Can you think of a moment in history or pop culture that shaped your world view? In what ways did it affect you? It’s fascinating how indirect events and cultural trends can influence our individual needs, actions, and emotions—and in this piece, we will examine Xennials.
In the past, Xennials have been casually studied and depicted as older Millennials, and as you might have noticed, this was a generational analysis that never seemed to entirely correspond with this group’s experiences and outlook. Experts have identified Xennials, a microgeneration born between 1977 and 1983, to be sandwiched between Millennials and Gen X. Several sociologists and bloggers claim to have invented the term Xennial—the term is essentially a mash-up of Gen X and Millennial. But the experiences that have shaped Xennials prove to run much deeper.
Xennials are the last generation of children that grew up without the Internet just prior to the turn of the century. Sounds like the start of a dystopian eBook, but it’s not all that bad.
As a generation that experienced the world in an analog childhood, but likely went on to find an online job in a digital adulthood, this cohort has a unique hybrid point of view. In the broadest of strokes, Xennials tend to be open to new technologies and understand the rewards from embracing lifelong learning and change. Their perspectives are usually less cynical than Gen X, although they are more materialistic and have had more access to choices and options in their lives than Millennials.
Xennials were born into a time of paradigm-shaking televised news broadcasts, which for many, became their foundation. In grade school, they saw the Berlin Wall come down, and they recall footage of San Francisco Bay Area’s earthquake damage of 1989. They experienced the home front of the Gulf War (Desert Shield and Desert Storm) with the first live news broadcasts from the front lines. As teens, they felt emotional aftershocks from the Oklahoma City bombing and the death of Princess Diana. Many of them also remember the Lewinsky scandal and the tragedy at Columbine high school. This was an era where live factual accounts and survival stories were expected and appreciated, preceding scripted reality TV programming that grew more permissible by Millennials.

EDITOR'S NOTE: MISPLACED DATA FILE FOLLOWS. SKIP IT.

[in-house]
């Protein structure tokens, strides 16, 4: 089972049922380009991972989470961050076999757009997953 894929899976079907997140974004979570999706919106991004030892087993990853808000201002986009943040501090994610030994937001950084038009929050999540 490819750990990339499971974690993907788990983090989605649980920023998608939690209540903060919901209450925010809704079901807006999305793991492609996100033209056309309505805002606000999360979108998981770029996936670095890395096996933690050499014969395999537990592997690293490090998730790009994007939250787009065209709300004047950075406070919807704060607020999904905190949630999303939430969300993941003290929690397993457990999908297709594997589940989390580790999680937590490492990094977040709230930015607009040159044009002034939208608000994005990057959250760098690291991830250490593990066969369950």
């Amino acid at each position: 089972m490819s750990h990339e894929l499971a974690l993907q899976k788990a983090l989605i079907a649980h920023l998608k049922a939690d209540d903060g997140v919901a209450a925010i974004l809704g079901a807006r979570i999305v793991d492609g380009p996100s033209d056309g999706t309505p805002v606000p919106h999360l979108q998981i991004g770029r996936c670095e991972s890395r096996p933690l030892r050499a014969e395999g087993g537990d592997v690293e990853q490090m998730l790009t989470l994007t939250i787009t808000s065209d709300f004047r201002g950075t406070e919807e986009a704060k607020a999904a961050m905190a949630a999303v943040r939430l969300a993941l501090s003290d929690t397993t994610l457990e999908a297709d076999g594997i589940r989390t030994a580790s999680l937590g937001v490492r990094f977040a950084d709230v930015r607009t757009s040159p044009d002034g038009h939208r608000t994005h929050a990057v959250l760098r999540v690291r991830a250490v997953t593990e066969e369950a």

Over the years, Xennials have embraced the improvements and challenges of the digital revolution—and still do, during our Information Age. From homemade mix tapes to the equally sweet rewritable CDs (CD-RWs), .mp3 playlists, WinAMP and streaming services; from VHS to LaserDisc and DVD to Blu-ray and digital content; from Tron and War Games to The Matrix and the latest CGI blockbuster; from flea markets to eBay; and from Altavista and Ask Jeeves to Google and Wikipedia.
Xennials are instinctively bridging the divide between Millennials and Gen X with their unique proclivity to embrace the best of analog and digital technologies without a second thought.
More Xennial childhood/teen notables:
- Crunchy hair and tying a flannel shirt around your waist.
- The Breakfast Club, Home Alone, The Princess Bride, and, for some, the marathon coming-of-age story Anne of Green Gables that aired on PBS.
- In addition to The Wonder Years and reruns of The Brady Bunch, they watched Beverly Hills 90210 or Dawson’s Creek and the unscripted reality of MTV’s Real World.
- MTV broadcasted music videos pretty much 24/7 until college.
- Listening to “Weird Al” Yankovic song parodies.
- Intensifying environmental concerns about recycling and the conservation of natural resources.
- “Personal” desktop computers with an old-style monitor were often shared with their family. There were no laptops, flat-screens or tablets yet! Apple was only known for making computers.
- Silicon Valley was just getting started, and technology was changing aggressively during their formative years.
Perhaps you’ve noticed throwbacks in pop culture, including movies like Guardians of the Galaxy with its oldies soundtracks and Ready Player One, bridging the divide of virtual reality and reality (also full of 1980s references). Accurate, niche throwback references and branded reboots are eye-catching, often triggering feelings of surprise, nostalgia, and gratification among Xennial audiences.
With personal desktop computers at their fingertips, Xennials communicated with AOL IM and ICQ, and started to learn texting and online multiplayer gaming. They figured out the wrongs and rights of social media and broke in a new era of communication for the youth just a few years beyond them. It was a time to exercise plenty of acronyms as digital shorthand, including TMI, LOL, LMAO, A/S/L, TTYL, with early uses of text-based emoticons that later evolved into the emojis we know today. (In qualitative research, as you might already, go ahead and incorporate emojis into a rating scale or projective activity!)